Liked by 3 people

      2. The « edicola » is still a feature of Italian streets although a lot close around lunchtime. Not a lot of scope for browsing to choose a paper although easier for magazines.

        I used to order my Edinburgh edition of L’Equipe on Boulevard Strasbourg every morning in Paris. There are some in Spain as well and I remember getting a very funny look because of asking for Marca AND Mundo Deportivo at the newsstand near the royal palace in Madrid. (Real Madrid and Barcelona respectively).

        Oh – and the man at the station in Porto didn’t see the point of buying both O Jogo and A Bola to read 2 reports of the same game and would obviously have preferred to sell me one paper rather than two.

        Liked by 2 people

    2. 50s living room and the flue is blocked off, electric heater instead by the looks of things?

      Super-posh or marketing photo?

      Oh and yes the wall to wall fitted carpet was a giveaway, likewise the carpet right up to the fireplace. Never a good plan for a real fire.


        1. Yes, Tris, and sparks from “slatey” coal but most people had a mesh fireguard which let the heat out but kept the sparks and embers from burning your rug or lino and often the cat.

          Liked by 2 people

      1. Is that a wee stuffed penguin on the drop-front desk?

        From what I can see the carpet is protected from fallout by a hearth rug. Can’t figure out why that pot plant is sitting where it is.


        1. Ah, maybe another of Munguin’s ancestors…

          I think the pot plant is sitting on another oval coffee table (why are they called coffee tables?) in front of the chair that matches the settee.


          1. They’re called coffee tables because you were supposed to serve your visitors their coffee at them as they were at a convenient height for someone sitting in an armchair/sofa. It was all about being “posh”. Of course, back then coffee was almost exclusively Nescafé made with boiling water straight out of the kettle. Mind you, most ordinary folks preferred tea, so I suppose those tables should really be called tea tables. By the way the boy lying on the carpet is clearly a dummy as is the adult on the sofa with the obviously plaster/plastic hand.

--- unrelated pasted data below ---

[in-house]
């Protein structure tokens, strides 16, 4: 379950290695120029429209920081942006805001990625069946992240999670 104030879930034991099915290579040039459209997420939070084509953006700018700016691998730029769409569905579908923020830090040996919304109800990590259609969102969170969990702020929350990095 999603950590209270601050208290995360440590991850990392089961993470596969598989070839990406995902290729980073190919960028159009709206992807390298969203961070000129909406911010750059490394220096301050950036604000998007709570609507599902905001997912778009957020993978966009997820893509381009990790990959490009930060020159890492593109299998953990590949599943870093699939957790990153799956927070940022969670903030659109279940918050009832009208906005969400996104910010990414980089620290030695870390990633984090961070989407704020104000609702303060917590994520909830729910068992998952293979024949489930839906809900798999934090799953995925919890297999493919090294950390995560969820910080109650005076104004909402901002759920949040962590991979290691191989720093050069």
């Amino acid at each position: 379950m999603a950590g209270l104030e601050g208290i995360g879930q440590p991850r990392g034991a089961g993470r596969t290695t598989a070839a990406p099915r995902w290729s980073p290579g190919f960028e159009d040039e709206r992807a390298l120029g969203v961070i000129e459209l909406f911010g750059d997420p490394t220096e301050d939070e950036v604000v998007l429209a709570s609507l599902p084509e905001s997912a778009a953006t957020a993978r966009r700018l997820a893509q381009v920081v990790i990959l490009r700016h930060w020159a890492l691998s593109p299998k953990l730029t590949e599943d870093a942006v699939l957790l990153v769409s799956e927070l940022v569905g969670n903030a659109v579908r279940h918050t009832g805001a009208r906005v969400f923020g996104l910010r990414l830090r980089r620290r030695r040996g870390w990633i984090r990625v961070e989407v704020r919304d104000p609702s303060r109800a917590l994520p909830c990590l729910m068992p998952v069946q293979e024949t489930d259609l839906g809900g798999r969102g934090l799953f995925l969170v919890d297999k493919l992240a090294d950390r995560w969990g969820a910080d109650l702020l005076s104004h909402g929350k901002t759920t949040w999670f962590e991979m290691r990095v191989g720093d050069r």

I’m guessing that the transparent rectangular object in front of the TV table is one of those strange devices you could buy back then to place in front of the TV screen to make the picture look bigger – I don’t think they were a success.

            Liked by 2 people

            1. Andi…..In America, a “coffee table” was and I suppose still is an indispensable low table which sits in front of a sofa. It didn’t occur to me to wonder if they would be called a “tea table” in Scotland and England.

              Liked by 1 person

            2. Ah, I see. I too wondered why they weren’t called tea tables. Of course they may have originated in a place where they drank coffee.

              I’ve never heard of those devices you describe, Do you know what they were called?


              1. I never saw one of those either.